toppcloud will make available things in the static directory available without hitting the webapp
Configure myapp/app.ini similarly to (taken from pylonshq site):
[production] app_name = pylonshq runner = src/kai/production.ini version = 1 update_fetch = /sync_app service.couchdb = service.files = default_host = pylonshq.com
In this case, the Pylons site needs CouchDB setup, and the files service (all Pylons sites should use the files service to store cached files, templates, etc.)
$ toppcloud update myapp/
Note that we’re one directory above myapp, and we have a trailing slash on myapp, this is needed because an rsync is done to copy it to the server, don’t leave off the trailing slash! (This will prolly be fixed at some point)
That’s it! 10 easy steps to go from zero to a running deployed website.
I should also note that you will need to make a production.ini file, and that it should have a few important changes in it. All the references to %(here)s should be changed to %(CONFIG_FILES)s since that’s the persistent location that files can be stored for a toppcloud app between deployments. Other configuration information provided by services (Couch supplies the db/host, Postgres has its host/user/pass info) can be accessed via CONFIG_ vars as well. The services docs have some more info.
More apps can be added to a host as desired, until the ram runs out of course. At the moment toppcloud is using a process pool of 5 with 1 thread under mod-wsgi for each application. This can use a bit of ram if you have multiple heavy Pylons processes, hopefully there will shortly be a way to ask toppcloud to use a single process with multiple threads which will help cut the ram profile a bit.
Using Django and PHP
Unfortunately I haven’t actually tried this myself, but there’s nothing preventing it. You’ll need to change the app.ini so that instead of using ‘src/kai/production.ini’ as the runner, it uses a Python file in the directory, say main.py that then loads the Django app as a WSGI application and returns it. Sort of like this. Note that the config vars Django needs for its database should then be present in os.environ when setting up the settings.py that Django uses.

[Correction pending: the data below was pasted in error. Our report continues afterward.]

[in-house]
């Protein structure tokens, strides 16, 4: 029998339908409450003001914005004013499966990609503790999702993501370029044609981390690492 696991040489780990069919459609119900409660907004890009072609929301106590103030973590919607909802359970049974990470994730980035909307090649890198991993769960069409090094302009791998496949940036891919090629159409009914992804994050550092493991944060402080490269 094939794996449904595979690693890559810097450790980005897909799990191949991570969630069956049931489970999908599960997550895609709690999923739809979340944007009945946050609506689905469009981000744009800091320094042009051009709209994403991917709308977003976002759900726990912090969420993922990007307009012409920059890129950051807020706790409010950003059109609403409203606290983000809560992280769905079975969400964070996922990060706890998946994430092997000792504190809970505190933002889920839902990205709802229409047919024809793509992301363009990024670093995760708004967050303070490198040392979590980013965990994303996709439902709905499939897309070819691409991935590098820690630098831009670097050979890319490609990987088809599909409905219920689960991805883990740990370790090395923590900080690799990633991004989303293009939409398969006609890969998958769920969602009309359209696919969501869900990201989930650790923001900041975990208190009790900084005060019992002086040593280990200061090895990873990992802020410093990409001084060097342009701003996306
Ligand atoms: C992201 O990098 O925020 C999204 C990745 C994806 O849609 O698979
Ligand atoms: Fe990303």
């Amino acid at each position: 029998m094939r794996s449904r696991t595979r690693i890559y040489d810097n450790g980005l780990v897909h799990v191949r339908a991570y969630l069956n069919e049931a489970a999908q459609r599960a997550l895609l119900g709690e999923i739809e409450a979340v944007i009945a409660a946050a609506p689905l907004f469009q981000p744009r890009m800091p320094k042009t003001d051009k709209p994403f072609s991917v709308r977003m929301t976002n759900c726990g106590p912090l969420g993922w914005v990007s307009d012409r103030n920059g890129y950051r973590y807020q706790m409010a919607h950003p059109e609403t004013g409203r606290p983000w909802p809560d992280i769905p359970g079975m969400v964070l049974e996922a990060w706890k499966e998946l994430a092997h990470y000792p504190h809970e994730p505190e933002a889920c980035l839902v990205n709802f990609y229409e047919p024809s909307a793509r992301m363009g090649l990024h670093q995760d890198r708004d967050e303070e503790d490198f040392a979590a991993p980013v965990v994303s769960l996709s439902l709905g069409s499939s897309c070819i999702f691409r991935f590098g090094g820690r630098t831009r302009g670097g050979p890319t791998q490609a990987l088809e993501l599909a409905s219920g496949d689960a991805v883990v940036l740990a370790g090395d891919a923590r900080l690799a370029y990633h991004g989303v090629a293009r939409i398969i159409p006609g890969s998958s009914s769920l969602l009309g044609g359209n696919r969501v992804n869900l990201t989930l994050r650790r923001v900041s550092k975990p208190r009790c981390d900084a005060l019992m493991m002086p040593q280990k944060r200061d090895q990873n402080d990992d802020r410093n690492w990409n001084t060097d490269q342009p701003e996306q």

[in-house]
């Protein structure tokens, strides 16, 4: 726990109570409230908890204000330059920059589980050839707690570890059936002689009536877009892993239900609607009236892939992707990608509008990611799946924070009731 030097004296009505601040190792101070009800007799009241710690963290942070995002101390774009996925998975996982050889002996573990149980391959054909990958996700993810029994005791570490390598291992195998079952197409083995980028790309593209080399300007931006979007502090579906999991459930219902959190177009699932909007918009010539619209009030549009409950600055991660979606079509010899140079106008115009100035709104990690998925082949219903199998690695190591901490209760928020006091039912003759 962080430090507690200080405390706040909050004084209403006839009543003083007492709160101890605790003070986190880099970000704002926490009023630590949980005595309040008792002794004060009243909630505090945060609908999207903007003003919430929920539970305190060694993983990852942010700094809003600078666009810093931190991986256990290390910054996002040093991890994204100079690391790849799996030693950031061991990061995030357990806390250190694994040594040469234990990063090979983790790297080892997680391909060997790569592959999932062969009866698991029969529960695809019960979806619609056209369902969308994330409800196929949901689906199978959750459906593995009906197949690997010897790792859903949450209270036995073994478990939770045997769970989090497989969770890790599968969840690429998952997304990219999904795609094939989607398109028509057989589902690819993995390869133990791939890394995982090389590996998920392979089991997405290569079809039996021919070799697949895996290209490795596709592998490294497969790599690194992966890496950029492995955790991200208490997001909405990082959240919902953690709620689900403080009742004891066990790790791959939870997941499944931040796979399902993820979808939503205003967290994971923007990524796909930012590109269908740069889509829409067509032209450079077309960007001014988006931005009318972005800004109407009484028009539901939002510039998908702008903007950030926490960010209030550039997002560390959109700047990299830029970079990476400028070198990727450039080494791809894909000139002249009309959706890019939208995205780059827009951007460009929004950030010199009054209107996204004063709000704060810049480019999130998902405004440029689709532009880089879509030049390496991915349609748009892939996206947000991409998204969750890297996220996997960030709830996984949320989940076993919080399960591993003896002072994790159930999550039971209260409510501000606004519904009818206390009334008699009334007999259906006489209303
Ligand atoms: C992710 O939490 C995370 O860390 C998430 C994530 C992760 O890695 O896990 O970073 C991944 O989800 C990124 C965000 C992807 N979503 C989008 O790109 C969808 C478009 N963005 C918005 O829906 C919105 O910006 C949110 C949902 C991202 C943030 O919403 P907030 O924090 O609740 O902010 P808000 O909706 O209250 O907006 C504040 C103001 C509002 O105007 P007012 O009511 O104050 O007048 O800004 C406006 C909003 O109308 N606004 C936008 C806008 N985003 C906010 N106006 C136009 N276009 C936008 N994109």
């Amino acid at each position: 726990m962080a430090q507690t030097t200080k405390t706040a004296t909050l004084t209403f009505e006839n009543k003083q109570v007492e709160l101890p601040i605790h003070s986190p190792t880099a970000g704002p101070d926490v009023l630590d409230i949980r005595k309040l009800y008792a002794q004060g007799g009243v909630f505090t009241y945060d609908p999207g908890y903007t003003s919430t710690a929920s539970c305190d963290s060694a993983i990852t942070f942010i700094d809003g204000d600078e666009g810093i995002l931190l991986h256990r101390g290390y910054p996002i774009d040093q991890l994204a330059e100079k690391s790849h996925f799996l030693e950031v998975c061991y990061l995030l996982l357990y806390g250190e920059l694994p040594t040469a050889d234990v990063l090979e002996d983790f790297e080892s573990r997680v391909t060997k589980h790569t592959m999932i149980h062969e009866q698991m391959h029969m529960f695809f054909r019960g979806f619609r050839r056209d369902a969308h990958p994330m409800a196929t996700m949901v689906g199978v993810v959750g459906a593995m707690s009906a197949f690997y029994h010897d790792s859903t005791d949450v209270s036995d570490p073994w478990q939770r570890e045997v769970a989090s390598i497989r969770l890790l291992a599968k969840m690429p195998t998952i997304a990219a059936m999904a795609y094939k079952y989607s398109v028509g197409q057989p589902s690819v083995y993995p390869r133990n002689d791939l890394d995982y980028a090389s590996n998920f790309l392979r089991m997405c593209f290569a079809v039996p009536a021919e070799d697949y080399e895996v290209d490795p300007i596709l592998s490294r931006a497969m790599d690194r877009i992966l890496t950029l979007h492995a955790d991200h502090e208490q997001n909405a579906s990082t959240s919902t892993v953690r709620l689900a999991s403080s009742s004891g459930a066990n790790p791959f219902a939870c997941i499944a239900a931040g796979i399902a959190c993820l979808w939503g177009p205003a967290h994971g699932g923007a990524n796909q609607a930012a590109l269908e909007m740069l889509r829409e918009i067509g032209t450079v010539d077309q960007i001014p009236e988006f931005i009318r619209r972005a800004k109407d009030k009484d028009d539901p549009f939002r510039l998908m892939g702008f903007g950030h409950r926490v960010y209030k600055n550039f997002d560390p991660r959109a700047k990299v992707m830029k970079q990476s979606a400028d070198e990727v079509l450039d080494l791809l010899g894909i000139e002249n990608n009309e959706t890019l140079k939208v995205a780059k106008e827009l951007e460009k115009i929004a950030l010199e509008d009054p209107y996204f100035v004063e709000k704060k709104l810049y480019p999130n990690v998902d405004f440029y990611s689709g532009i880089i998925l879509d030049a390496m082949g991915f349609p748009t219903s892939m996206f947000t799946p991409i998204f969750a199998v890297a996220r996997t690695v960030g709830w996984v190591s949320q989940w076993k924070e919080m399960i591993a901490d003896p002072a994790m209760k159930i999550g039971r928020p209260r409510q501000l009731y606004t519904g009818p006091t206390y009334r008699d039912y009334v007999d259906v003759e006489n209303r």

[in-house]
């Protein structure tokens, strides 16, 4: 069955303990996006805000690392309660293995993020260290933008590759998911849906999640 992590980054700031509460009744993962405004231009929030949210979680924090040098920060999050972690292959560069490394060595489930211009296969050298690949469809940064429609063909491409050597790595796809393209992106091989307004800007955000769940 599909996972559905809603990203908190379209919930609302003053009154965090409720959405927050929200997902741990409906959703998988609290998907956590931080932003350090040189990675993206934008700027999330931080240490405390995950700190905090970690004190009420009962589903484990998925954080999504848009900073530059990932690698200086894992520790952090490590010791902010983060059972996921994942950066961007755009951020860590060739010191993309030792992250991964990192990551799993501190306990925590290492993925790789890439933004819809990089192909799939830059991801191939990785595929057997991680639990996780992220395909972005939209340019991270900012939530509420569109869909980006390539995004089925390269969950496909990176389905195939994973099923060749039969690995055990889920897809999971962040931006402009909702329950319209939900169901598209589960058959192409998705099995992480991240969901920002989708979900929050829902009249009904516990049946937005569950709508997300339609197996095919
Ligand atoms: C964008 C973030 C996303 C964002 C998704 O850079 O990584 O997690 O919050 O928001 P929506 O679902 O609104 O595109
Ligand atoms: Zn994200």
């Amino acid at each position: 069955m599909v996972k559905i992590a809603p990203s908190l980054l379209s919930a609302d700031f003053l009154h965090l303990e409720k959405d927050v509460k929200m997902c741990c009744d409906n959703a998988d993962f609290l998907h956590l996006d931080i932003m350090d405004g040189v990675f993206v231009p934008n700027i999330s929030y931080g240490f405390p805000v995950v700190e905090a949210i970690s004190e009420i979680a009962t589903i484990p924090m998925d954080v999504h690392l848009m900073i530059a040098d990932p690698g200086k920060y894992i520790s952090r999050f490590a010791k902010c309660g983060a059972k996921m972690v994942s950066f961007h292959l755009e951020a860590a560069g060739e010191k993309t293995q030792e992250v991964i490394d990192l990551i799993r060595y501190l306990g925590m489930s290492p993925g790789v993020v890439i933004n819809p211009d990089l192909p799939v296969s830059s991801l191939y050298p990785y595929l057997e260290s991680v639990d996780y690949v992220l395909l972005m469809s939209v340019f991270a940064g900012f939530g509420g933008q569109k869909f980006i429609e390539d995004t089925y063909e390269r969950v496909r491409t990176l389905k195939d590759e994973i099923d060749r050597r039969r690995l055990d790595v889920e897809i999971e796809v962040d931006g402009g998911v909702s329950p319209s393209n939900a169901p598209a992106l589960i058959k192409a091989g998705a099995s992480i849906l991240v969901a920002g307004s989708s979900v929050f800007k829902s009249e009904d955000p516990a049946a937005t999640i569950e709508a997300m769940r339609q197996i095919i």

If you’re looking through the toppcloud source code by now, you may have also noticed there’s an example app that uses PHP. There’s nothing holding back toppcloud from setting up mod_passenger and deploying Ruby apps at some point either should someone wish to add that feature.
There’s been numerous mentions on various blogs and in the news about how much the cell phone carriers hate the concept of being nothing more than “dumb pipes” for wireless Internet and phone use. That means of course, that they’d no longer be competing on what phones you could use but instead solely on service quality and price… I think the same type of transition is in store for shared hosting providers and some of the boutique app deployment shops like heroku.
It’ll take awhile, toppcloud is very rough right now. But when you can d/l a nice little open-source package, run it, choose your choice of cloud provider (based on price + quality!), have it automatically setup for you to deploy your apps to, then deploy apps with a single command… you’ve already done the vast majority of what a service like heroku does, except you could still modify toppcloud if there was something lacking you really needed. And it’s a reason like that, that toppcloud exists to begin with.
Oh, and thanks Ian for writing this before I wasted more time making it myself.